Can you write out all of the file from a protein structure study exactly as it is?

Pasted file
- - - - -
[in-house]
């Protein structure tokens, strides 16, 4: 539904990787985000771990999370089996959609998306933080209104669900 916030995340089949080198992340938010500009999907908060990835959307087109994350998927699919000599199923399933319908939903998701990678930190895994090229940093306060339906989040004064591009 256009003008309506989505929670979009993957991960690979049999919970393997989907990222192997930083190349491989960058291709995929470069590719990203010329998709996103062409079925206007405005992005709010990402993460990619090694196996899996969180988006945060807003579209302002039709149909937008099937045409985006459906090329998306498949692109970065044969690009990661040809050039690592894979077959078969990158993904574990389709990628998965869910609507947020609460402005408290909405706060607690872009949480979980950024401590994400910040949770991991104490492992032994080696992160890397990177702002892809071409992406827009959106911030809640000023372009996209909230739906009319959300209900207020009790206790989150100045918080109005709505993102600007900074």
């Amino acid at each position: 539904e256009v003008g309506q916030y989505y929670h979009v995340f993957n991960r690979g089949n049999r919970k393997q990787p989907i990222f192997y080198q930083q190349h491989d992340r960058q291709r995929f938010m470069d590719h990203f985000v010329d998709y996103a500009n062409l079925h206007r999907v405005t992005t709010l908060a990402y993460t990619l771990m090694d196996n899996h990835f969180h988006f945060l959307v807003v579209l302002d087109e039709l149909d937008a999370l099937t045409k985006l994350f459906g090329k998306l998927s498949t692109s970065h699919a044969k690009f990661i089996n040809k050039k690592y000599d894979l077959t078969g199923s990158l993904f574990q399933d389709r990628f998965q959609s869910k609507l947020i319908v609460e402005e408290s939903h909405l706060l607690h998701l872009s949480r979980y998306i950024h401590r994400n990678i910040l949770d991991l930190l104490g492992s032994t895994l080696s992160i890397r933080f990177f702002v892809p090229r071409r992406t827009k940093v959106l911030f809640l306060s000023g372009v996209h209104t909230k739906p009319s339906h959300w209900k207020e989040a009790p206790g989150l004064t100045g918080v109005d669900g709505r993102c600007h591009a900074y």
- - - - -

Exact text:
[in-house]
């Protein structure tokens, strides 16, 4: 539904990787985000771990999370089996959609998306933080209104669900 916030995340089949080198992340938010500009999907908060990835959307087109994350998927699919000599199923399933319908939903998701990678930190895994090229940093306060339906989040004064591009 256009003008309506989505929670979009993957991960690979049999919970393997989907990222192997930083190349491989960058291709995929470069590719990203010329998709996103062409079925206007405005992005709010990402993460990619090694196996899996969180988006945060807003579209302002039709149909937008099937045409985006459906090329998306498949692109970065044969690009990661040809050039690592894979077959078969990158993904574990389709990628998965869910609507947020609460402005408290909405706060607690872009949480979980950024401590994400910040949770991991104490492992032994080696992160890397990177702002892809071409992406827009959106911030809640000023372009996209909230739906009319959300209900207020009790206790989150100045918080109005709505993102600007900074």
């Amino acid at each position: 539904e256009v003008g309506q916030y989505y929670h979009v995340f993957n991960r690979g089949n049999r919970k393997q990787p989907i990222f192997y080198q930083q190349h491989d992340r960058q291709r995929f938010m470069d590719h990203f985000v010329d998709y996103a500009n062409l079925h206007r999907v405005t992005t709010l908060a990402y993460t990619l771990m090694d196996n899996h990835f969180h988006f945060l959307v807003v579209l302002d087109e039709l149909d937008a999370l099937t045409k985006l994350f459906g090329k998306l998927s498949t692109s970065h699919a044969k690009f990661i089996n040809k050039k690592y000599d894979l077959t078969g199923s990158l993904f574990q399933d389709r990628f998965q959609s869910k609507l947020i319908v609460e402005e408290s939903h909405l706060l607690h998701l872009s949480r979980y998306i950024h401590r994400n990678i910040l949770d991991l930190l104490g492992s032994t895994l080696s992160i890397r933080f990177f702002v892809p090229r071409r992406t827009k940093v959106l911030f809640l306060s000023g372009v996209h209104t909230k739906p009319s339906h959300w209900k207020e989040a009790p206790g989150l004064t100045g918080v109005d669900g709505r993102c600007h591009a900074y």